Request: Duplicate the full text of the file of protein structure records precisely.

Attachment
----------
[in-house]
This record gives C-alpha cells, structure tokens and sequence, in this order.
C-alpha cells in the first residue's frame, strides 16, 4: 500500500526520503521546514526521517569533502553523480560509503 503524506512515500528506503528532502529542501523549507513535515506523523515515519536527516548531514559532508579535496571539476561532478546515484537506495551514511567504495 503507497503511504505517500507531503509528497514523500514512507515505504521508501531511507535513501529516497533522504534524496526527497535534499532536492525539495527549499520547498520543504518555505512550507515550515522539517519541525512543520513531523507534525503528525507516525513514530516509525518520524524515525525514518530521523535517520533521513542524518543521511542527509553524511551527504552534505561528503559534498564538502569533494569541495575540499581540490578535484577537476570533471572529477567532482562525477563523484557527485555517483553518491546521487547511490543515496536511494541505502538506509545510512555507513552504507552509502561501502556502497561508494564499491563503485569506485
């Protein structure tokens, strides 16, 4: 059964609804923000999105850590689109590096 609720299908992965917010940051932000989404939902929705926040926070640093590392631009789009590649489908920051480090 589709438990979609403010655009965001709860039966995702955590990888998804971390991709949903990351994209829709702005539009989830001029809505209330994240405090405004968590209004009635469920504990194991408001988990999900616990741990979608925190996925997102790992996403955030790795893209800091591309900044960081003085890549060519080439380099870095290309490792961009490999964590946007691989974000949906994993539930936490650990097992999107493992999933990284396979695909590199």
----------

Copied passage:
[in-house]
This record gives C-alpha cells, structure tokens and sequence, in this order.
C-alpha cells in the first residue's frame, strides 16, 4: 500500500526520503521546514526521517569533502553523480560509503 503524506512515500528506503528532502529542501523549507513535515506523523515515519536527516548531514559532508579535496571539476561532478546515484537506495551514511567504495 503507497503511504505517500507531503509528497514523500514512507515505504521508501531511507535513501529516497533522504534524496526527497535534499532536492525539495527549499520547498520543504518555505512550507515550515522539517519541525512543520513531523507534525503528525507516525513514530516509525518520524524515525525514518530521523535517520533521513542524518543521511542527509553524511551527504552534505561528503559534498564538502569533494569541495575540499581540490578535484577537476570533471572529477567532482562525477563523484557527485555517483553518491546521487547511490543515496536511494541505502538506509545510512555507513552504507552509502561501502556502497561508494564499491563503485569506485
């Protein structure tokens, strides 16, 4: 059964609804923000999105850590689109590096 609720299908992965917010940051932000989404939902929705926040926070640093590392631009789009590649489908920051480090 589709438990979609403010655009965001709860039966995702955590990888998804971390991709949903990351994209829709702005539009989830001029809505209330994240405090405004968590209004009635469920504990194991408001988990999900616990741990979608925190996925997102790992996403955030790795893209800091591309900044960081003085890549060519080439380099870095290309490792961009490999964590946007691989974000949906994993539930936490650990097992999107493992999933990284396979695909590199």